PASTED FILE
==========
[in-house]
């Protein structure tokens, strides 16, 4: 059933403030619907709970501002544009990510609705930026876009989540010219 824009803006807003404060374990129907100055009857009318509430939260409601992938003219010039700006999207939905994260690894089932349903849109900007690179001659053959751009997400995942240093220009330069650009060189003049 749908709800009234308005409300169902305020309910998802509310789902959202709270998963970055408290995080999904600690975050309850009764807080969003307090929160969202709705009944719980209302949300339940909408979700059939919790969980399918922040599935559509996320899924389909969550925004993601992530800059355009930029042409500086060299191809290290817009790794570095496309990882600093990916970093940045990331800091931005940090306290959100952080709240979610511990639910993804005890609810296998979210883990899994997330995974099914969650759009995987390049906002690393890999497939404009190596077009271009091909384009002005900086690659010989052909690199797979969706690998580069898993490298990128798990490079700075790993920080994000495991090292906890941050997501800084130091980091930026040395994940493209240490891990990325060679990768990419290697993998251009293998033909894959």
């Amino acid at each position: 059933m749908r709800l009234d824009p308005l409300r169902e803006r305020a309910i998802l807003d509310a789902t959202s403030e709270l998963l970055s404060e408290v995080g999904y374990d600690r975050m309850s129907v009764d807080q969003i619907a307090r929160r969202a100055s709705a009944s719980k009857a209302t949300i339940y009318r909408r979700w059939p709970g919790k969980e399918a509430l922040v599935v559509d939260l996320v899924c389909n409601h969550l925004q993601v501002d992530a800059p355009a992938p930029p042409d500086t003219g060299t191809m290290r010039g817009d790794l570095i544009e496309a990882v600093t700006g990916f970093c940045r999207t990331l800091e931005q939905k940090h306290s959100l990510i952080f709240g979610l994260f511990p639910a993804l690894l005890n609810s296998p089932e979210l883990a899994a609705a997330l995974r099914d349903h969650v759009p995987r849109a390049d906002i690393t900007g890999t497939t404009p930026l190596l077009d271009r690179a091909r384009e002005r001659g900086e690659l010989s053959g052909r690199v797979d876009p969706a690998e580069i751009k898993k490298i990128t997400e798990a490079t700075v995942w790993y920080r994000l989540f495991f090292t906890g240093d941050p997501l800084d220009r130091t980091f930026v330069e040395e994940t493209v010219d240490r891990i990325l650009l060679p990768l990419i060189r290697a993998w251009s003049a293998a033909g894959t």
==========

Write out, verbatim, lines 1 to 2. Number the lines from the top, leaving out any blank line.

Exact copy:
[in-house]
């Protein structure tokens, strides 16, 4: 059933403030619907709970501002544009990510609705930026876009989540010219 824009803006807003404060374990129907100055009857009318509430939260409601992938003219010039700006999207939905994260690894089932349903849109900007690179001659053959751009997400995942240093220009330069650009060189003049 749908709800009234308005409300169902305020309910998802509310789902959202709270998963970055408290995080999904600690975050309850009764807080969003307090929160969202709705009944719980209302949300339940909408979700059939919790969980399918922040599935559509996320899924389909969550925004993601992530800059355009930029042409500086060299191809290290817009790794570095496309990882600093990916970093940045990331800091931005940090306290959100952080709240979610511990639910993804005890609810296998979210883990899994997330995974099914969650759009995987390049906002690393890999497939404009190596077009271009091909384009002005900086690659010989052909690199797979969706690998580069898993490298990128798990490079700075790993920080994000495991090292906890941050997501800084130091980091930026040395994940493209240490891990990325060679990768990419290697993998251009293998033909894959």